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Homer called salt a divine substance, while Plato described it as especially dear to the gods. Kurlansky blends political, commercial, scientific, religious and culinary records into this history of the substance which he claims shaped civilization from the beginning.
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Very early in his book, Kurlansky refers to an essay by the psychoanalyst Ernest Jones on man's obsession with salt. Whether or not man, in general, has an obsession with salt may be debatable. That one man in particular--Mark Kurlansky--has, is made more than clear by this unusual and enjoyable book. He seems to have set out to put between the covers of one volume every single fact about the history of man's relationship with salt that he could unearth. How the Ancient Greeks salted their tuna. Why the Mayans used salt as a medicine in healing rituals. The story of the great salt merchants of China. The French tax on salt and how its injustice contributed to the French Revolution. Why Gandhi chose salt as a symbol of the Raj's oppression. Kurlansky ranges through the centuries and across the world to tell the story of salt. As a prize-winning food writer he is particularly good on the ways salt has shaped our eating habits and once again, as in his earlier book Cod, he seasons his text with recipes he has come across in his research. In the course of 450 pages the reader may occasionally feel that here is a book that tells one more about salt than one wants to know but, for most of those pages, Kurlansky's enthusiasm, knowledge and style create an engrossing tale.--Nick RennisonReview:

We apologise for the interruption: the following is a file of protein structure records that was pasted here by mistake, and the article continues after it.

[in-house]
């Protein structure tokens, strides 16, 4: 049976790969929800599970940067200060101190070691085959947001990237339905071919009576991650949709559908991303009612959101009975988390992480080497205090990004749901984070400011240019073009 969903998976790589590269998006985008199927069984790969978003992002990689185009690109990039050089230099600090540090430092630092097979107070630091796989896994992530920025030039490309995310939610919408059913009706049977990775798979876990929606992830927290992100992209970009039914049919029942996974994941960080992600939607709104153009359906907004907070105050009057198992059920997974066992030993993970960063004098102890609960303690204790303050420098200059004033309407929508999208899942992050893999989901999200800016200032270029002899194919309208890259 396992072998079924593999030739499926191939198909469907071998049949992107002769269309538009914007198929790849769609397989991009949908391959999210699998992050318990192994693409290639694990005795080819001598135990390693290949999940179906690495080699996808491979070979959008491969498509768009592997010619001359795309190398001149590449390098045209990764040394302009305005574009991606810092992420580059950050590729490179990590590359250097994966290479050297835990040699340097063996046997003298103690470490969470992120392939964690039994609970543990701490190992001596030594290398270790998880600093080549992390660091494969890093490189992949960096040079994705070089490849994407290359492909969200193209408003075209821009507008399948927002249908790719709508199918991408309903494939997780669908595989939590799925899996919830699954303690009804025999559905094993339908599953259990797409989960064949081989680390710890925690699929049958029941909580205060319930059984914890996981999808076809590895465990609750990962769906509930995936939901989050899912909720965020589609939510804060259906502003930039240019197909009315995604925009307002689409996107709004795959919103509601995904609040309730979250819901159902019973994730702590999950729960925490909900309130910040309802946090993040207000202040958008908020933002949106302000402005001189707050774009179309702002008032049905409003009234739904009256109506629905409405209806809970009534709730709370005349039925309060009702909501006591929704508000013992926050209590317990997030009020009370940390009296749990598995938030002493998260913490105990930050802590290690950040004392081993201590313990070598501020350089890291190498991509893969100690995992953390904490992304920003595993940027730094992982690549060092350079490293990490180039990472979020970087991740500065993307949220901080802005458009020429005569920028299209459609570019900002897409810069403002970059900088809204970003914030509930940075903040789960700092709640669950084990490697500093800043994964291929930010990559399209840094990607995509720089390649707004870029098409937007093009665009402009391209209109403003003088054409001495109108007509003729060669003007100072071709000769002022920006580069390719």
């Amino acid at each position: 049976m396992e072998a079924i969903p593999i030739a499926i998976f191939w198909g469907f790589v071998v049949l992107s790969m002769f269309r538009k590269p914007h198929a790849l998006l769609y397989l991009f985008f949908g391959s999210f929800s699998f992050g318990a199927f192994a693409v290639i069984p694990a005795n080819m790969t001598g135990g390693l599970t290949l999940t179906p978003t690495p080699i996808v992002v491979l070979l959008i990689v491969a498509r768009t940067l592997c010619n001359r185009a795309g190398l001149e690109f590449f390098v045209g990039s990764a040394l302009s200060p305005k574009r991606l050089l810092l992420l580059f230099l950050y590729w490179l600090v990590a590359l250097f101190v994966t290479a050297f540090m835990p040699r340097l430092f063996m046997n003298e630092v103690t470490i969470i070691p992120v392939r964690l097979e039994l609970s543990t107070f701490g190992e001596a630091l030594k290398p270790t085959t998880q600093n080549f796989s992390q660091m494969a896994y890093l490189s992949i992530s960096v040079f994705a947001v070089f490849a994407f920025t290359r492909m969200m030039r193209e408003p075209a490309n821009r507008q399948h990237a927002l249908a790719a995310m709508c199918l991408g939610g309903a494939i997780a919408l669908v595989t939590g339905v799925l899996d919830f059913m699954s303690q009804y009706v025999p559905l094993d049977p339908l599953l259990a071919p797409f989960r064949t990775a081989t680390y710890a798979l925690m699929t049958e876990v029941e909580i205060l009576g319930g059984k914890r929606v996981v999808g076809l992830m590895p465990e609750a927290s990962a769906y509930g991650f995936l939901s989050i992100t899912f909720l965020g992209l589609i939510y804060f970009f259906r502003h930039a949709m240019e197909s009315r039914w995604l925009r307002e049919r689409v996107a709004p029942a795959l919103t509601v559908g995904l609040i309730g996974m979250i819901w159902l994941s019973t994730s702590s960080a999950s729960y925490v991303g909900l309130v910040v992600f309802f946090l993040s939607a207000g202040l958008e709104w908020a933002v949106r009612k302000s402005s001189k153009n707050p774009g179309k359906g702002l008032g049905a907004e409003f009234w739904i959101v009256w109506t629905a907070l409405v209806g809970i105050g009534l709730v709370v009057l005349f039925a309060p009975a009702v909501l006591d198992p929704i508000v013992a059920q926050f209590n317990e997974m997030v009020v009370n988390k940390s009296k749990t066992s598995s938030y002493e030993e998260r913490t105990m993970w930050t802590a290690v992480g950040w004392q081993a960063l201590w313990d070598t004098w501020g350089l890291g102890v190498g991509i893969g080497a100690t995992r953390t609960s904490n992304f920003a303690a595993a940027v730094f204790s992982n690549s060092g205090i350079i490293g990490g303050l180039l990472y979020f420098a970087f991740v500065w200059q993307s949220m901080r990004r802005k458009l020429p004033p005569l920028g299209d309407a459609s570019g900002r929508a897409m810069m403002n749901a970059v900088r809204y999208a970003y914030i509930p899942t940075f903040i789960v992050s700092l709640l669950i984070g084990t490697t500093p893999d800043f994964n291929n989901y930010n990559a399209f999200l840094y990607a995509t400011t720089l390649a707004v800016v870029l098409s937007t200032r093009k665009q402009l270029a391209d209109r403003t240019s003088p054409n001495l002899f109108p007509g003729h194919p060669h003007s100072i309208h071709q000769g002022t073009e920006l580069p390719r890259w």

'An extraordinary little book, unputdownable, a compulsive read.' -- Review of Cod from The Express on Sunday
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Book Description Jonathan Cape Ltd, 2002. Hardcover. Condition: New. Illustrated (illustrator). Brand New!. Seller Inventory # VIB0224060848